“It shall be the purpose of this council to maintain harmonious cooperation with the Secretary of the Interior, the Commissioner of Indian Affairs, and the Superintendent of the Rosebud Agency.”
Shortly after the new tribal council was organized, a traditional chief requested permission from the Commissioner of Indian Affairs to hold a three-fourths majority council. The superintendent informed the Commissioner of Indian Affairs that the chief was among the ultraconservative people who were interested in traditional dancing and recommended that permission be denied. The Commissioner of Indian Affairs denied permission for the council.
In Minnesota, conservative Chippewa band leaders were informed that the Secretary of the Interior had decided to restore 86 suspended tribal members to the tribal rolls. The Indian leaders complained that the Indians should have been consulted before this decision was reached and they presented evidence illustrating the reasons for suspending the 86. However, in her book The White Earth Tragedy: Ethnicity and Dispossession at a Minnesota Anishinaabe Reservation, 1889-1920, historian Melissa Meyer observes:
“Close ties between business and government in Minnesota and the nation at large may have insured that conservative Indian leaders’ pleas would fall on deaf ears.”
In the state of Washington, Thomas Bishop, the son of a Snohomish woman and a non-Indian, insisted that there were unfulfilled obligations to landless Indians. Learning that land might be available on the Quinault Reservation, he submitted applications for allotments on the reservation. While the Quinault tribal council was receptive to this, the legal counsel for the Department of the Interior declared that the reservation was intended solely for Indians on the Pacific Coast. A special agent was appointed to locate landless Indians elsewhere in western Washington.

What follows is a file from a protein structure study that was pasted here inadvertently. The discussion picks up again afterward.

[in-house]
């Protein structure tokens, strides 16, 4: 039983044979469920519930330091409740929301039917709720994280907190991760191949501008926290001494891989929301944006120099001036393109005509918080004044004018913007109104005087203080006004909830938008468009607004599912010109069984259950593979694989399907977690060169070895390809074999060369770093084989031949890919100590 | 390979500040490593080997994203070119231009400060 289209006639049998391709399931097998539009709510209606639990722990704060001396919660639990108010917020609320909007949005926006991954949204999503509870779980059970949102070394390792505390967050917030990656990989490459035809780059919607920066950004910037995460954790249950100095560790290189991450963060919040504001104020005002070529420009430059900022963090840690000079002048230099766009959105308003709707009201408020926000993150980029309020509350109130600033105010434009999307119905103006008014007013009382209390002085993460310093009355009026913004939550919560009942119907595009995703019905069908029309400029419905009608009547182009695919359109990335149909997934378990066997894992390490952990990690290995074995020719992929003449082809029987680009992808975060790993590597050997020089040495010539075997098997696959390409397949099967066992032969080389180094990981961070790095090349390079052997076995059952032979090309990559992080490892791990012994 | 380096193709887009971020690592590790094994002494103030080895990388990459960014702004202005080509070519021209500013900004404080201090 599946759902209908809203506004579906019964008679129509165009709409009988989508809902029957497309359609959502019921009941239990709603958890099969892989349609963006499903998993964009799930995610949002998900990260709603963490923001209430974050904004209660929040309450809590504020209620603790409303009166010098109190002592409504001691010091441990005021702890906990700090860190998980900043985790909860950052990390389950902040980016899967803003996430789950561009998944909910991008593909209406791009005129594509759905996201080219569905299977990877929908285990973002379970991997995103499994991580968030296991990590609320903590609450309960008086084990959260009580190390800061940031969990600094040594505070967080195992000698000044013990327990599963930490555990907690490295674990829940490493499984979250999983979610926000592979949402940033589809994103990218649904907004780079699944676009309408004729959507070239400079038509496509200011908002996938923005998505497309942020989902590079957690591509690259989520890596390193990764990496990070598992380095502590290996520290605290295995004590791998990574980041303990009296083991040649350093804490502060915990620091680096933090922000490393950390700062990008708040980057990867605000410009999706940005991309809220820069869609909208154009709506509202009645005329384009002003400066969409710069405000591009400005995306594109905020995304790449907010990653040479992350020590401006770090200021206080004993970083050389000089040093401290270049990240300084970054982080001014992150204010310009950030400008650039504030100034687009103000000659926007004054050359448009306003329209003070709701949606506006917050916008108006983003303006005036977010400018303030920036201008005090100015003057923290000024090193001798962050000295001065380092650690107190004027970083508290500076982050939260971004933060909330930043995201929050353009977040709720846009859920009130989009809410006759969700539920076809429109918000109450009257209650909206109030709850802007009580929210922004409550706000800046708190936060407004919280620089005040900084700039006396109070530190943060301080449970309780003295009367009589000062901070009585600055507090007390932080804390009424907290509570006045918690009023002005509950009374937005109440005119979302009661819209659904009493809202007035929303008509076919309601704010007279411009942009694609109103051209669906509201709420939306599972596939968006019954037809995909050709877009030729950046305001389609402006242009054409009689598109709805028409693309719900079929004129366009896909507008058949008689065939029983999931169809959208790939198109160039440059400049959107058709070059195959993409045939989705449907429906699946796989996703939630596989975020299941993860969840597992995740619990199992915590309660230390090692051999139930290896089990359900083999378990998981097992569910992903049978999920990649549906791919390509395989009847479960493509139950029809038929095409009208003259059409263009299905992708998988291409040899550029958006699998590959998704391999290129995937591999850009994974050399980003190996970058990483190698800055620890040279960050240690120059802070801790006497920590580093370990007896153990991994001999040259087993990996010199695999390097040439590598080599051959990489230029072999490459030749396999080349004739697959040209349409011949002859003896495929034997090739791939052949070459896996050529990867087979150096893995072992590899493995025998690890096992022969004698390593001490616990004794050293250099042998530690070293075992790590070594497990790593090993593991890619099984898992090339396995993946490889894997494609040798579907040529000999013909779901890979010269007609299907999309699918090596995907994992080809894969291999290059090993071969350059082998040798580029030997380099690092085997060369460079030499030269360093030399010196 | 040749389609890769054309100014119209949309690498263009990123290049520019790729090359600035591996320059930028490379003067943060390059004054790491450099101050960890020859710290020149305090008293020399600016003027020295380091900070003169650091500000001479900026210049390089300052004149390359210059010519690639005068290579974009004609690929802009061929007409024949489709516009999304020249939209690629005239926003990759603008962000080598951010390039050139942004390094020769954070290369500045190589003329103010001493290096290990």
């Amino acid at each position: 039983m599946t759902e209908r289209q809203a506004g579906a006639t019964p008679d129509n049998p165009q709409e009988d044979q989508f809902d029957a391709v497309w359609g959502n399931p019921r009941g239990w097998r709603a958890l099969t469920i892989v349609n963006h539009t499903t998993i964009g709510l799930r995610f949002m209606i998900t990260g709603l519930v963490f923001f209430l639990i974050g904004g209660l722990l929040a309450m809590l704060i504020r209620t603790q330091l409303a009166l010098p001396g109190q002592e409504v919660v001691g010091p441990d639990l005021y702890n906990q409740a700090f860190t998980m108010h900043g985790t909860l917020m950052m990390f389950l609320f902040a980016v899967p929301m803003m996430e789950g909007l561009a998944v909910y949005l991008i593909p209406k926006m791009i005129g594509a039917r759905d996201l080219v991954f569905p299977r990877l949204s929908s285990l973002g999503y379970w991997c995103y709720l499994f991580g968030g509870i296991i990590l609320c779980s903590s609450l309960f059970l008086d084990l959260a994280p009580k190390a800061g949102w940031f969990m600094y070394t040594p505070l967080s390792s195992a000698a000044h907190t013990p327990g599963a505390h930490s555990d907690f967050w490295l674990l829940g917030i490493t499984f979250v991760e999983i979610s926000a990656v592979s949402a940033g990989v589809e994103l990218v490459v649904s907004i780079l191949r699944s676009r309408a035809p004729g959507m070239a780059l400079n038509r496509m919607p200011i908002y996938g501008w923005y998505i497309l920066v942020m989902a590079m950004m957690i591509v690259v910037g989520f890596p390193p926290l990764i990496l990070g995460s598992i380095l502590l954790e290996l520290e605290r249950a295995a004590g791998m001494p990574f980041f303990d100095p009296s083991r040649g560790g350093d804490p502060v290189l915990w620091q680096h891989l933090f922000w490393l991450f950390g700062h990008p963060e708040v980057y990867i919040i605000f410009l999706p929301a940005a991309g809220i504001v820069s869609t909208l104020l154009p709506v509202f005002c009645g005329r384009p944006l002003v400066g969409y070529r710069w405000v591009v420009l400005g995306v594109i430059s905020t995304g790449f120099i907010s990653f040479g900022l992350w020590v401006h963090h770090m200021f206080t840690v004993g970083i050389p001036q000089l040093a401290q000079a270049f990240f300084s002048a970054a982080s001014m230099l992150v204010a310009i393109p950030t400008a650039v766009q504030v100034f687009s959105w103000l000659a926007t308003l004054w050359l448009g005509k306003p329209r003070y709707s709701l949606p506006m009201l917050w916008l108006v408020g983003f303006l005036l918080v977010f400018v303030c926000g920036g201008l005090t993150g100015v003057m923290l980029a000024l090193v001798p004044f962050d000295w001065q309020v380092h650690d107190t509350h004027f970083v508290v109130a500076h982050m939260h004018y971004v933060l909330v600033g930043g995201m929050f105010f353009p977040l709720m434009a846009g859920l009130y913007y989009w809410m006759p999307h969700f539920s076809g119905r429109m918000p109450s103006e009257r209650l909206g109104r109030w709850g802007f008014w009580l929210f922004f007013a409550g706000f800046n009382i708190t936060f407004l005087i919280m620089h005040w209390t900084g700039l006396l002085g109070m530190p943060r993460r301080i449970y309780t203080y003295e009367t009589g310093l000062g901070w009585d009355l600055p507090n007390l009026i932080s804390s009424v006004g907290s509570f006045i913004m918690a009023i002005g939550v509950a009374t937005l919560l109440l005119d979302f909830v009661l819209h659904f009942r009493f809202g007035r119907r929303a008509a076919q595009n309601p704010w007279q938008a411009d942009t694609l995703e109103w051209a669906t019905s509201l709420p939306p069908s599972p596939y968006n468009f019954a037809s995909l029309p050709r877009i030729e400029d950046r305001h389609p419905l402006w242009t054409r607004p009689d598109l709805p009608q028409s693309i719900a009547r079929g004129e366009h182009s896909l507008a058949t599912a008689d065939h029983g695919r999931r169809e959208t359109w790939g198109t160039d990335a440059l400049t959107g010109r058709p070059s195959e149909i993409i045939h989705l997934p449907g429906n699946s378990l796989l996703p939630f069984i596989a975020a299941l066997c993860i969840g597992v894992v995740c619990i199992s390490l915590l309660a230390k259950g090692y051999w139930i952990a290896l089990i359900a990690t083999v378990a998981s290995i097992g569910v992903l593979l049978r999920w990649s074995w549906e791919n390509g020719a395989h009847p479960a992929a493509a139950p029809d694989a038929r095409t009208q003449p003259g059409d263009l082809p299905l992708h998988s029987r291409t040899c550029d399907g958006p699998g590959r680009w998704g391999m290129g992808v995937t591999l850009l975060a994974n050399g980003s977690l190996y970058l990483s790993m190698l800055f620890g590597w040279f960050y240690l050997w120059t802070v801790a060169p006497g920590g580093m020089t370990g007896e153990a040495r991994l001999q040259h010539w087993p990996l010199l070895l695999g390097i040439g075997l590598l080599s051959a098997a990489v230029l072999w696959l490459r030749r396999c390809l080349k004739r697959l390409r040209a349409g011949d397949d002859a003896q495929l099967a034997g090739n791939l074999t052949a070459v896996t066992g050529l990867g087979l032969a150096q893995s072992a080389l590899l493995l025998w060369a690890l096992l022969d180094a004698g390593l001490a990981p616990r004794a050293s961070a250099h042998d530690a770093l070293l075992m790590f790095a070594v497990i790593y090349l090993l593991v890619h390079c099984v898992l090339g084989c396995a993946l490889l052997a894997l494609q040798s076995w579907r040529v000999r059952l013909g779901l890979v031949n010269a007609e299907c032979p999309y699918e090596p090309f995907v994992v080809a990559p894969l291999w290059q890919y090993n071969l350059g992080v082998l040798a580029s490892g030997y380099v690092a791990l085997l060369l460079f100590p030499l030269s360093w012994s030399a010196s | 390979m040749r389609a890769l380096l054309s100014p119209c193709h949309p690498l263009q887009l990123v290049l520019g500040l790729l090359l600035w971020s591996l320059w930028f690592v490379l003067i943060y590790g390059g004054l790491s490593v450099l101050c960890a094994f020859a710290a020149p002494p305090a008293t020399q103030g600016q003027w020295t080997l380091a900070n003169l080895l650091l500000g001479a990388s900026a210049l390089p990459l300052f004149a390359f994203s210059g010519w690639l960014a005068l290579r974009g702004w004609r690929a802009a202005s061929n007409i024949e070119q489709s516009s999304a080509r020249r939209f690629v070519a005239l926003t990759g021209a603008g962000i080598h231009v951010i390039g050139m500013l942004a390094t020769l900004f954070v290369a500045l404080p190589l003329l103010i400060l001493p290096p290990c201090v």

In Washington, a group of 75 Snoqualmie gathered at Tolt and voiced a desire for land in this area.
In California, the Table Mountain Rancheria was established as a homeland for dislocated Indians living along the San Joaquin River.
In Michigan, land in Manistee County which had been logged by the Manistee Boom Company reverted to the United States and was purchased by the nephew of Ottawa band chief Pacquotuah. Pacquotuah then divided the land among the households in his band.